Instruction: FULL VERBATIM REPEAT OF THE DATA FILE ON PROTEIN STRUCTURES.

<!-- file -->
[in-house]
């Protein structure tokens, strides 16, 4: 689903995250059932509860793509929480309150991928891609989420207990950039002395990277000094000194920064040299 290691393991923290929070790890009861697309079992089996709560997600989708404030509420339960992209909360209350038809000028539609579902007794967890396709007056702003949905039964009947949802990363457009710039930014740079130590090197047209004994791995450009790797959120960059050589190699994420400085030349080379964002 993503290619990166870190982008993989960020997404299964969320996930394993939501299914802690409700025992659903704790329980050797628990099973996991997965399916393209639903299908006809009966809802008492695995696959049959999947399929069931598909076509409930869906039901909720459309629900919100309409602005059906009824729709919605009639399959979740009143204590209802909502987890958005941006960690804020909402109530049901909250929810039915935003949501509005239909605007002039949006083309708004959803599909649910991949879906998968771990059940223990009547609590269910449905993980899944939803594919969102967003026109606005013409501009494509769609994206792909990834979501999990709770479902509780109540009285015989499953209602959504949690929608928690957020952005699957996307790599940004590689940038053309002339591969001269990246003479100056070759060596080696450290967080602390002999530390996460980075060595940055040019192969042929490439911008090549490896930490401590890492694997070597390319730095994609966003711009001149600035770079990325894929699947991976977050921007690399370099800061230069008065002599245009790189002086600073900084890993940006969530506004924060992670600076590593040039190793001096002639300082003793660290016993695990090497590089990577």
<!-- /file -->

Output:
[in-house]
């Protein structure tokens, strides 16, 4: 689903995250059932509860793509929480309150991928891609989420207990950039002395990277000094000194920064040299 290691393991923290929070790890009861697309079992089996709560997600989708404030509420339960992209909360209350038809000028539609579902007794967890396709007056702003949905039964009947949802990363457009710039930014740079130590090197047209004994791995450009790797959120960059050589190699994420400085030349080379964002 993503290619990166870190982008993989960020997404299964969320996930394993939501299914802690409700025992659903704790329980050797628990099973996991997965399916393209639903299908006809009966809802008492695995696959049959999947399929069931598909076509409930869906039901909720459309629900919100309409602005059906009824729709919605009639399959979740009143204590209802909502987890958005941006960690804020909402109530049901909250929810039915935003949501509005239909605007002039949006083309708004959803599909649910991949879906998968771990059940223990009547609590269910449905993980899944939803594919969102967003026109606005013409501009494509769609994206792909990834979501999990709770479902509780109540009285015989499953209602959504949690929608928690957020952005699957996307790599940004590689940038053309002339591969001269990246003479100056070759060596080696450290967080602390002999530390996460980075060595940055040019192969042929490439911008090549490896930490401590890492694997070597390319730095994609966003711009001149600035770079990325894929699947991976977050921007690399370099800061230069008065002599245009790189002086600073900084890993940006969530506004924060992670600076590593040039190793001096002639300082003793660290016993695990090497590089990577």